In Georgia, the law allows officers to take a driver’s license in a number of circumstances. If the person blew over a 0.08 on a regular DUI, if they blew over a 0.02 and are under 21 years of age if they blew over a 0.04 and they are in a commercial vehicle, or if they refused the test altogether, then the officer can immediately take the driver’s license. That does not immediately revoke the driving privileges, but it does set in motion a timetable that is very important and can lead to license suspension if affirmative action isn’t taken by the person who was arrested. As a practical matter (at least in Georgia and the jurisdictions in which we practice), the officers will usually only take a person’s license in the event of a refusal or if the person was a complete jerk to the officer. The officers view it as a punishment. If you cooperate with them and provide a breath sample, and if you are not hitting them, spitting on them, or cursing at them, then they usually won’t confiscate the license.
On July 1st, 2017, Georgia law changed so that instead of having only 10 days to appeal a suspension, you now have a full 30 calendar days to make a decision. In addition, you now have the option of applying for an ignition interlock limited permit. This means that if you install an ignition interlock device in your vehicle, it allows you to keep driving for certain purposes (such as work, school, probation, courts, medical purposes, etc.), which are approved by the Department of Driver Services (DDS). Your other option is to proceed with the appeals process to challenge the requested suspension. If you choose this option, you will be sent to an administrative law judge for a hearing that is separate from the criminal court date on the DUI charge.
If you miss the 30-day deadline and you don’t complete either option, then you get a one-year hard suspension if you refused to take the breath test; a hard suspension means that you are ineligible for a limited permit or work permit, and you simply cannot drive a car for 365 days. If you took the breath test and blew over the limit, then your license is suspended for 30 days, but is eligible for a limited work permit and can be reinstated after the 30-day suspension upon completion of a Risk Reduction Course (DUI School) and payment of a reinstatement fee.
How Can A Breath Or Blood Test Refusal Impact A DUI Case?
With the change in the law and the fact that you can actually keep driving with the ignition interlock permit, we generally advise people against taking the breath test and blood test because it makes the prosecution’s case much more difficult to prove. In addition, it gives us a better argument for either dismissing the DUI or reducing it to something that won’t suspend the license. Right after refusing a breath or a blood test, the cop will just take you to jail and book you in. He may give you the license suspension form, but in a couple of jurisdictions the officer will actually go to the judge, get a search warrant for your blood, hold you down and forcibly do a blood draw. In that case, your license is suspended because you refused the test, and they also get your blood results as a result of the search warrant being executed on you.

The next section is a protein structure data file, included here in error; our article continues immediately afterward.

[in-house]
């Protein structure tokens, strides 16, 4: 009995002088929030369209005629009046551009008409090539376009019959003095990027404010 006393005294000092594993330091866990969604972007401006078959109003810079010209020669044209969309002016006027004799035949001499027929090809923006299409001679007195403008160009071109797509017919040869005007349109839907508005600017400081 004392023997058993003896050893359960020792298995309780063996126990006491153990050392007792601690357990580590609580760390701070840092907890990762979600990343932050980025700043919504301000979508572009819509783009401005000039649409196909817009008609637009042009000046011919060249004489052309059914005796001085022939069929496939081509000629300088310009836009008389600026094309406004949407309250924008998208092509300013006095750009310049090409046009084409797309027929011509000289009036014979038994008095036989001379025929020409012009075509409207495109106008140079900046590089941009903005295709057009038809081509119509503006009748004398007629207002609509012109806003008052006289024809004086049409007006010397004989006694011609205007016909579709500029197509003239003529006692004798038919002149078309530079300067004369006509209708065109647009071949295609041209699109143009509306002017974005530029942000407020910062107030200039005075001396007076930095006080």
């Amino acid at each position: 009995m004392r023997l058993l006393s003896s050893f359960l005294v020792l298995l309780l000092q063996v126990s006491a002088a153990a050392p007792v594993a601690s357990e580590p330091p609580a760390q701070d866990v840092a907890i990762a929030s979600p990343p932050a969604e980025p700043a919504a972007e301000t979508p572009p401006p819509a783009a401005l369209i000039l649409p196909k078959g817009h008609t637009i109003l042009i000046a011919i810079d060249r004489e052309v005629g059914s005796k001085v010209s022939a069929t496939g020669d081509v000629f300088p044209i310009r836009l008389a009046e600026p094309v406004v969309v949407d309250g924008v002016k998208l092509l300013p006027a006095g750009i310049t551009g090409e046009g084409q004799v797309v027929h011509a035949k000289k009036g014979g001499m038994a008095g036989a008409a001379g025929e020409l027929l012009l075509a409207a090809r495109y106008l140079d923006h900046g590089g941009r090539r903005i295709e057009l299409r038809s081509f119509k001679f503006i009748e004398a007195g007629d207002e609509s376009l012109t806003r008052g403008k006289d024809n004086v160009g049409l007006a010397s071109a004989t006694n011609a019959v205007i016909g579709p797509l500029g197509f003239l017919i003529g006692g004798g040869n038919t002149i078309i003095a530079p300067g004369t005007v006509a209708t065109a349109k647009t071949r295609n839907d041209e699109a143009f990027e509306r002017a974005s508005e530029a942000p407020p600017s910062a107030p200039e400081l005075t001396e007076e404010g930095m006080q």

What Is The Ignition Interlock Device? Who Is Required To Have It Installed In Their Vehicle?
The ignition interlock device is basically a machine that goes into your car. There are many private installers who install and service them. It is required in Georgia on a second DUI conviction, but it’s not required on a first DUI conviction. The device itself goes into your car, and you get a specialized license that indicates that you must have the device installed and activated in any car that you drive. In order to start the car, you have to blow into the device. If the device doesn’t detect any alcohol, then it will let you start the car. If the device detects alcohol, then it will give you an error message, will prevent the car from starting, and will also report the positive alcohol reading to the servicing provider. In Georgia, ignition interlock devices are not cheap. It costs $25 for the driving permit, $75 for the installation fee, $75 for the monthly monitoring fees, $75 for the removal fee, and $100 for the license reinstatement fee. So, all in all, you are looking at $500 to $1000 just for the device. However, it is now an option for a first time DUI arrestee that refuses the chemical test, and it will allow a person to keep driving, which for many people means not losing their job.
What Factors Can Enhance Or Aggravate A DUI Charge In Georgia?
As a matter of law, the only enhancements in Georgia for sentences on a DUI charge are prior DUIs. A second DUI has different penalties than a first DUI, and a third DUI has different penalties than a second DUI. A fourth DUI offense is a felony. So, a fourth DUI is much more painful to receive than any of the first three. As a practical matter, the prosecutor and the judge will look at certain factors, including whether or not there was a wreck, whether or not there were any people injured, what the blood or breath alcohol concentration was, the behavior of the driver, and the circumstances in which the driver was found (i.e. were they passed out in their car in the middle of an intersection?). Although these things are not legally aggravating factors or enhancements to a DUI charge, the judge will consider them nonetheless.
For more information on Driver’s License Consequences Of DUI, an initial consultation is your next best step. Get the information and legal answers you are seeking by calling (678) 726-5400 today.